Thank You, Friends Without Kids, for Being Awesome

friends without kids Fargo Mom

As parents (especially to a young child), my husband and I know how important “parent” friends are. These are the people in our lives who just get it. The ones you can text with weird questions or share your most embarrassing parenting fails with because you know they can commiserate.

But unfortunately, we don’t see these friends very often because, let’s face it, family life gets busy. While we only have one child, it appears that the more humans you add to a family the busier it gets. The busier it gets, the harder it is to make plans. Even when we do get our acts together and plan a playdate in advance, the odds are exponentially high that someone will be germ-infested and we will have to cancel. 

But the friends we feel really thankful for? They are the friends without kids. 

Our son just turned three and the attendees at his birthday party included his grandparents and three of our adult friends without kids. The birthday boy had requested pizza and mac and cheese. While both are solid comfort foods, it’s not like our friends came for the spread, nor did they come for a few hours of forced interaction with my parents.

They came because they are awesome.

Since our kiddo’s birthday, I have thought about the many friends my husband and I are lucky to have in our lives. There are many things these friends do that make them so awesome:

1. They still invite us to social gatherings.

When our son was born, our lives absolutely changed and our availability changed. Our entire world view shifted; now we had a lot more to worry about and had to optimize our time and energy. But just because we had a child we didn’t vaporize or suddenly become werewolves or something. We were still us, with brains, hobbies, and interests; and our friends knew that. The invitations to backyard barbeques, brunch, book club, and beers after work kept coming. Our friends made sure to keep us included, and for that they are awesome.

2. When they do invite us, they have a family-flexible approach.

No, I don’t mean a family-friendly approach, I mean family-flexible. When I hear of a family-friendly event, I consider that to be an event merely tolerant of families. Our friends are truly family-flexible people and will change the nature of various events to better accommodate our needs as a family. Asking considerate questions, like inquiring about our son’s nap schedule and adjusting their plans accordingly, is one way our friends do this.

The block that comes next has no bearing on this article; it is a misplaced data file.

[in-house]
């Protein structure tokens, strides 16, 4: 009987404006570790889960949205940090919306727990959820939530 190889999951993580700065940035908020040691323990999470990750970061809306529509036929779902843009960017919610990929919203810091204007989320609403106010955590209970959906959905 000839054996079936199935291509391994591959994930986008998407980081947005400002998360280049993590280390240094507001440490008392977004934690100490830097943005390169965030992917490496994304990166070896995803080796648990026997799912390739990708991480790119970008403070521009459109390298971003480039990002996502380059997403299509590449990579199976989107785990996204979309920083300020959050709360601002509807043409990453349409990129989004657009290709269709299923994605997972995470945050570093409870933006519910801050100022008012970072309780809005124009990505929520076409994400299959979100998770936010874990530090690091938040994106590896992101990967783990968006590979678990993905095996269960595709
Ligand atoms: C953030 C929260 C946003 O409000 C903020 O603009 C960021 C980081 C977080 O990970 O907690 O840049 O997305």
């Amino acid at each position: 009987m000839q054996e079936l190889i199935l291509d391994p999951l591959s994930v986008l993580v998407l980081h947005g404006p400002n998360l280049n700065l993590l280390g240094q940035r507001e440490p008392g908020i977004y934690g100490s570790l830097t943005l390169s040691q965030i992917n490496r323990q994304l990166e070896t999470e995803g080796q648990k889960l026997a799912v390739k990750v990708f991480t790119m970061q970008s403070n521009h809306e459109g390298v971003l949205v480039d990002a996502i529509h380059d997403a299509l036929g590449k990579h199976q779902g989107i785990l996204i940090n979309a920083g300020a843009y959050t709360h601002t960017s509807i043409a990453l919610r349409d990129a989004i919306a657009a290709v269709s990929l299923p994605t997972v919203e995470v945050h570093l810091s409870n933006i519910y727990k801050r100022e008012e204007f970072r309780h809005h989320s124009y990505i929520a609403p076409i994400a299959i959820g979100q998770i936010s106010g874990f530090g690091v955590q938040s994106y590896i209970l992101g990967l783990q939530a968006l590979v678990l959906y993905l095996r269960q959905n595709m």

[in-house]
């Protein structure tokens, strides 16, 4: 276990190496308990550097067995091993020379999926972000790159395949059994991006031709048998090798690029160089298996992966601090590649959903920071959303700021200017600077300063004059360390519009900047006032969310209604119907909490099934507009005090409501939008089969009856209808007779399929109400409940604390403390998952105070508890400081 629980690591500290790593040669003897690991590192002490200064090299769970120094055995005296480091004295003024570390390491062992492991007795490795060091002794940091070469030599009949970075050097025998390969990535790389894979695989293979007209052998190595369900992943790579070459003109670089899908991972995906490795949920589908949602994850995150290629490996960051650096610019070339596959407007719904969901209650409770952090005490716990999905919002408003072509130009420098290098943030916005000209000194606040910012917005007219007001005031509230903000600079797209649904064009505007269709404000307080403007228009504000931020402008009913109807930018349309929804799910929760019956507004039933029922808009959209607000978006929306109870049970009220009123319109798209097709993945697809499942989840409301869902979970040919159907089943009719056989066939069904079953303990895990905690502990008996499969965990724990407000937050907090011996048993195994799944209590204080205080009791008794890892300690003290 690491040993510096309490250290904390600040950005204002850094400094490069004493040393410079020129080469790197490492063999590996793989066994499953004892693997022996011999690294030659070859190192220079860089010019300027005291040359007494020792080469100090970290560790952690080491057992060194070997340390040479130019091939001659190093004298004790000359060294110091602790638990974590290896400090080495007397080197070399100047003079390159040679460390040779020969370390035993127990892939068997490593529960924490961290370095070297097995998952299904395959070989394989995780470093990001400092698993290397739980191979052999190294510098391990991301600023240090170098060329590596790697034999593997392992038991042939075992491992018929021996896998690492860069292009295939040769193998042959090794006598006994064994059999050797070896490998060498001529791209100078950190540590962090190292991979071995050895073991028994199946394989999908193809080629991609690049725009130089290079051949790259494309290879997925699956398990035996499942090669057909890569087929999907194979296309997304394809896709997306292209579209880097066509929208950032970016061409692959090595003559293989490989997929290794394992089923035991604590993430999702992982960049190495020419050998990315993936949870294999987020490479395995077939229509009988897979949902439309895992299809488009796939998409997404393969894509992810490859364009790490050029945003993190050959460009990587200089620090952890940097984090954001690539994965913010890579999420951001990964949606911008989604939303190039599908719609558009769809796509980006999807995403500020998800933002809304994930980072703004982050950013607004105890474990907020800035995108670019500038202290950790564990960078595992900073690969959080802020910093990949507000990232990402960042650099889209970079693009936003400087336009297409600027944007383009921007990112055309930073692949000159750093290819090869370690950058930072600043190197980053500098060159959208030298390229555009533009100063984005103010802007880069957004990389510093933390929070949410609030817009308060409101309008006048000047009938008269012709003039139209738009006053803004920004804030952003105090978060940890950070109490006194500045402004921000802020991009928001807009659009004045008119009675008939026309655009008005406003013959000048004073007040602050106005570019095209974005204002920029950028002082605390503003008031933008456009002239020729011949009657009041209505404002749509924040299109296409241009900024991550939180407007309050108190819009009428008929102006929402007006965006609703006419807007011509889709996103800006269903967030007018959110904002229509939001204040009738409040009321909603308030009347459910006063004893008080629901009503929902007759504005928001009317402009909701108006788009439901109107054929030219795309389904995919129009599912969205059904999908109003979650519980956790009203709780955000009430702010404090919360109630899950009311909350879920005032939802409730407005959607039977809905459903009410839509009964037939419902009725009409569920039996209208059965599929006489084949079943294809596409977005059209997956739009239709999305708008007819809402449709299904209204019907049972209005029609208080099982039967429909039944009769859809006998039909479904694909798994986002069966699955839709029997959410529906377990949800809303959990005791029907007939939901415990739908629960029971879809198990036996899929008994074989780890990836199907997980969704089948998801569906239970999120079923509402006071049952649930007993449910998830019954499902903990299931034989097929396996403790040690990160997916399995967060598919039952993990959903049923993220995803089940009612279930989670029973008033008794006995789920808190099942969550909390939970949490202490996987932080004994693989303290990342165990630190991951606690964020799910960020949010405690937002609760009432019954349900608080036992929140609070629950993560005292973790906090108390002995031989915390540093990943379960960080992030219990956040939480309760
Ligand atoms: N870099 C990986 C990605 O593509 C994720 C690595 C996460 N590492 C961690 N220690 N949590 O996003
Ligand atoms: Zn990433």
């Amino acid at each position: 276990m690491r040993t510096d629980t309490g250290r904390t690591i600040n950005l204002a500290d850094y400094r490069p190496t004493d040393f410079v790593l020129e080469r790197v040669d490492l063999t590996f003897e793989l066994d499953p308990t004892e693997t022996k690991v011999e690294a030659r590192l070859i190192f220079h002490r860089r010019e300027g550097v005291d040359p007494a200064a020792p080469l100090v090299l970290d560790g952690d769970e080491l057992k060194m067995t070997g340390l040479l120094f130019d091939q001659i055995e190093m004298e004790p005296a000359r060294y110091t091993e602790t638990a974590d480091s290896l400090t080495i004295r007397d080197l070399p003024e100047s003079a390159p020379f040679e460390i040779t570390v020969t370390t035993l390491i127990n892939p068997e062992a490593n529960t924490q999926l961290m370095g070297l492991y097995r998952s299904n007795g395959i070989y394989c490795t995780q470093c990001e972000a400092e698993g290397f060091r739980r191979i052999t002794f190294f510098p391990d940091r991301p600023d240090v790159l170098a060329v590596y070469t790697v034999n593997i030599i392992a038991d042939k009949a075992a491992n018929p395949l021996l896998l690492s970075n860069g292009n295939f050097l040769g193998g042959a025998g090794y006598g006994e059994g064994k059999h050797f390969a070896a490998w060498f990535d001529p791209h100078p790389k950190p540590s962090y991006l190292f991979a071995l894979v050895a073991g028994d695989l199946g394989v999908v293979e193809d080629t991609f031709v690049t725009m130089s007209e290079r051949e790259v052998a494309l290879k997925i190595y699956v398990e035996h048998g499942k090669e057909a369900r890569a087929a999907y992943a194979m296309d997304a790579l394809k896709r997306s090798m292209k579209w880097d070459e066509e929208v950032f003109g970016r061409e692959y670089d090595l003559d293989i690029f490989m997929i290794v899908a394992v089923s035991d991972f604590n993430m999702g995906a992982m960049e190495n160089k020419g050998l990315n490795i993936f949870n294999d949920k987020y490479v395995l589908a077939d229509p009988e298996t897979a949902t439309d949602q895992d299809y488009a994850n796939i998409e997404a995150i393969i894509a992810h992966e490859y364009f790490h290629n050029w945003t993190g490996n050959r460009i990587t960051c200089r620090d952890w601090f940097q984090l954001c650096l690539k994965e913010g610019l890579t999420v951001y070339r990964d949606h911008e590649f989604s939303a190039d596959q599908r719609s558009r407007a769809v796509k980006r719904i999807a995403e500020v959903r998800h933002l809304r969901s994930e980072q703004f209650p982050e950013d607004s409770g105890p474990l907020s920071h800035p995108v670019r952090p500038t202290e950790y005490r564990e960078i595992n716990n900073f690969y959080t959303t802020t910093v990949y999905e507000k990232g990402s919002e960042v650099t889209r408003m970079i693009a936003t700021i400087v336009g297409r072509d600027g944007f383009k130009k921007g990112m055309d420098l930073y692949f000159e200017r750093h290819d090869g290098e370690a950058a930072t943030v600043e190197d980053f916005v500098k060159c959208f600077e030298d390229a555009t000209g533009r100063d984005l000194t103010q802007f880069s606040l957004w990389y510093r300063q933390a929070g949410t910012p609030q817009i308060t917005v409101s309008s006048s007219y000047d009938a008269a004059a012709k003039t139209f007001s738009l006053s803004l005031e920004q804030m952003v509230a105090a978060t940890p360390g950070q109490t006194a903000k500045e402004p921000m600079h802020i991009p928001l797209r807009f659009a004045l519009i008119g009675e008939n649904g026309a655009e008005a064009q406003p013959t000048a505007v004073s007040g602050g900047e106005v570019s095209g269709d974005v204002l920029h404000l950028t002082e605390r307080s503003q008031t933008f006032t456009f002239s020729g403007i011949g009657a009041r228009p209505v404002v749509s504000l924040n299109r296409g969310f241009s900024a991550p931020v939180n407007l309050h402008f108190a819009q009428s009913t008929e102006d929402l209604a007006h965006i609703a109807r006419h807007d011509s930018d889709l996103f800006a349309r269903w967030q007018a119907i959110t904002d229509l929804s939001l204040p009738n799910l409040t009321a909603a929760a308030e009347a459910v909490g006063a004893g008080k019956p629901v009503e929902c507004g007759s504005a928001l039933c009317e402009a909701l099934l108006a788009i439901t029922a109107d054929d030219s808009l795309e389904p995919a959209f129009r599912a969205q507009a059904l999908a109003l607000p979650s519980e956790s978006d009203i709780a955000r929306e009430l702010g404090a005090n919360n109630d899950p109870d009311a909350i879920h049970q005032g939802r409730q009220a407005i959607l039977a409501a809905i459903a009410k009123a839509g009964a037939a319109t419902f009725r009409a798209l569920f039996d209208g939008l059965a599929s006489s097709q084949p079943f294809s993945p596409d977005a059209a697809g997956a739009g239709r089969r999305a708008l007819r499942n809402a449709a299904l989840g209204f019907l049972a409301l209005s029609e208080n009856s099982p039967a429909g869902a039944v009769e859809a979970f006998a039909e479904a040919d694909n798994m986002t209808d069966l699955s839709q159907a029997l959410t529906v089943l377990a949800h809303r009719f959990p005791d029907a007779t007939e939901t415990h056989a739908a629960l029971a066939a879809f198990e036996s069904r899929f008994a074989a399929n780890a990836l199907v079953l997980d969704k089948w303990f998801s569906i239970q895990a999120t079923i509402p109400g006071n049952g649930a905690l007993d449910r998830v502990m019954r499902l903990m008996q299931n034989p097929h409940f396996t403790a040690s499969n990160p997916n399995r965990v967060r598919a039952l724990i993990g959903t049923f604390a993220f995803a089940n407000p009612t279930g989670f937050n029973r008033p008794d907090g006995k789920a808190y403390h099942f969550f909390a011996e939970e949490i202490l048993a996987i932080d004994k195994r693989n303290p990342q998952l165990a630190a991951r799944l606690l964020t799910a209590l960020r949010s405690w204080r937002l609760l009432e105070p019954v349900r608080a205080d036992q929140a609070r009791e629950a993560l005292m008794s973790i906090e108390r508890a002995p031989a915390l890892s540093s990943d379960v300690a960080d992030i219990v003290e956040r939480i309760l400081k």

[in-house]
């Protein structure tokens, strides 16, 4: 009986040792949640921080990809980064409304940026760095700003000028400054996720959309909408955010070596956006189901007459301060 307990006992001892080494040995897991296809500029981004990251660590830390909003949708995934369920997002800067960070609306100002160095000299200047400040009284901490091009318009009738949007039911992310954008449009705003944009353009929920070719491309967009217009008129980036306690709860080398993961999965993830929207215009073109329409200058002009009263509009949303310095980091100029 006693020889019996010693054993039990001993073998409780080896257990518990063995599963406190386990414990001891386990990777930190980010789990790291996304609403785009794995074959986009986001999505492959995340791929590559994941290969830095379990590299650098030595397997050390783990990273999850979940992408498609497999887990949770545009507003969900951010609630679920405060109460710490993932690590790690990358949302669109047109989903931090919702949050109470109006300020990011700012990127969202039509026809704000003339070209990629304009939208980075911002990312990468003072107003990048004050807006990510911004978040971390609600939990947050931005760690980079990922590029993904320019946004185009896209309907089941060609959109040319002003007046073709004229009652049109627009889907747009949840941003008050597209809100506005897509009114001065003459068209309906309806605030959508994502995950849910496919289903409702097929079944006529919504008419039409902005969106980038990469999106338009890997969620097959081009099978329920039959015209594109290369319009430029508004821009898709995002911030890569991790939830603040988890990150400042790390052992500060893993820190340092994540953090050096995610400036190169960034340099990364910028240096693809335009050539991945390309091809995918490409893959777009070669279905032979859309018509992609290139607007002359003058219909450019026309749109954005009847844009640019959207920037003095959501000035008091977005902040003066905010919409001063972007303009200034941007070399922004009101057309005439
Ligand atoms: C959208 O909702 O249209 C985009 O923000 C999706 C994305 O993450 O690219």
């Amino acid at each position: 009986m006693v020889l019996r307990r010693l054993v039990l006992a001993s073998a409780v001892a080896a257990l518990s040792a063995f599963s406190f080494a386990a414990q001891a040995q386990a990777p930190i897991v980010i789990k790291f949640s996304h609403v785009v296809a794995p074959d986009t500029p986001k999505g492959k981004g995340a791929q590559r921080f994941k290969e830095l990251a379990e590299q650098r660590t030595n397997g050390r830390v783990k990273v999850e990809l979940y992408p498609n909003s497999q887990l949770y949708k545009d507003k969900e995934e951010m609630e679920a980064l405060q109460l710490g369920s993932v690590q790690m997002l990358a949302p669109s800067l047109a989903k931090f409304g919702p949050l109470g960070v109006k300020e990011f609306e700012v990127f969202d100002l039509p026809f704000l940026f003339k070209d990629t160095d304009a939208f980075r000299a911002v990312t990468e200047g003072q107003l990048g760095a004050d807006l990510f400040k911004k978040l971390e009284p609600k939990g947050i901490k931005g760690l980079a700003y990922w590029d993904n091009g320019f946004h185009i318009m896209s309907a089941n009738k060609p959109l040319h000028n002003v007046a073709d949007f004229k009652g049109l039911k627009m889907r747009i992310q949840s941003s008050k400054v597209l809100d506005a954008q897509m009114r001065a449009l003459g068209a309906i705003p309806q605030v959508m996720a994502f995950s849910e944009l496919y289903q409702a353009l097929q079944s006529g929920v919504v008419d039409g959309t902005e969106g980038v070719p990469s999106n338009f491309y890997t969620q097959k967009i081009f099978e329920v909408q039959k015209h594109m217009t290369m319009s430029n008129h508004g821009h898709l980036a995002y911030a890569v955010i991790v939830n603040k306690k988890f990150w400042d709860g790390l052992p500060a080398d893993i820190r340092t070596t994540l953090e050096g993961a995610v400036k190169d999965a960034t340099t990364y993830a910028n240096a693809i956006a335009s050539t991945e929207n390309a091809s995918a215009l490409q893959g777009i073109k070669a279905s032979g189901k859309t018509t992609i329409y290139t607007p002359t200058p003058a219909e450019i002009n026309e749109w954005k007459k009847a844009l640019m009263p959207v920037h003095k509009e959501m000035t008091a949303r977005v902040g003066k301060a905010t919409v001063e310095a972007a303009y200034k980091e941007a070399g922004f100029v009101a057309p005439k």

Other times that flexibility is shown by making choices with our son in mind. For example, our friends invited us to go to a RedHawks game with them and picked front-row seats behind home plate. They chose them for two reasons: one, because they thought we would be close enough to the action that it would be more entertaining for a toddler; and two, because they figured we would be safer behind the net. The way they made an effort to make the outing as enjoyable for us as possible, was awesome.

3. They interact with our kid.

When we get together, our family is not off sitting in some family-only section of the party and our kid isn’t treated like an unusual guest. No, our friends interact with our son and treat him like a truly valued guest. Often, our friends will take turns entertaining our son at events so that my husband and I are able to relax or get to visit with someone. It is common for our trusted friends to take turns playing with our son or engage him in some activity. As a result, my husband and I don’t spend the whole time chasing around the toddler (though, there is still a fair amount of that going on). When people step up and engage with our son, it’s pretty awesome.

4. They adapt, instead of making us adapt.

Last year we went to a Superbowl party at a friend’s house after they had gotten new furniture. At some lesser-awesome friend’s house, we would have been hovering over every little bite our son ate while the homeowner stared intently with toddler-spill-hating eyes. Instead, our friends adapted. After we dished up his food, one of our friends went and got a beach towel and asked our son if he wanted to have a picnic on the floor. Then our friend sat on the floor with him, allowing us to enjoy the comfy new furniture and view of the game. We would have happily sat on the floor with him, but our friend is the one who cared about the furniture, so they took the initiative to adapt and sat on the floor with him. It is this type of effort that helps us feel more welcome, which is awesome.

We love our friends and family members who have kids and we wish we could see them more often. But, lucky for us, my husband and I have some friends without kids who take the time to get to know our son and make the effort so our social gatherings are enjoyed by all.

Thank you, friends without kids, for being awesome.

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After meeting here during college, Caitlin and her husband, Tanner, settled in North Fargo and live a pretty upper-midwestern life full of trying to appreciate the small adventures. As a mom to a son born in 2017 and a daughter born in 2021, Caitlin tries to balance all of the mommy things with taking time for what makes her a human outside of being a wife and mother. Along with spending her days working as a program manager, she enjoys finding unique family experiences in the Fargo-Moorhead area, volunteering, reading, and simply being honest about the realities of motherhood in all its vehement glory.

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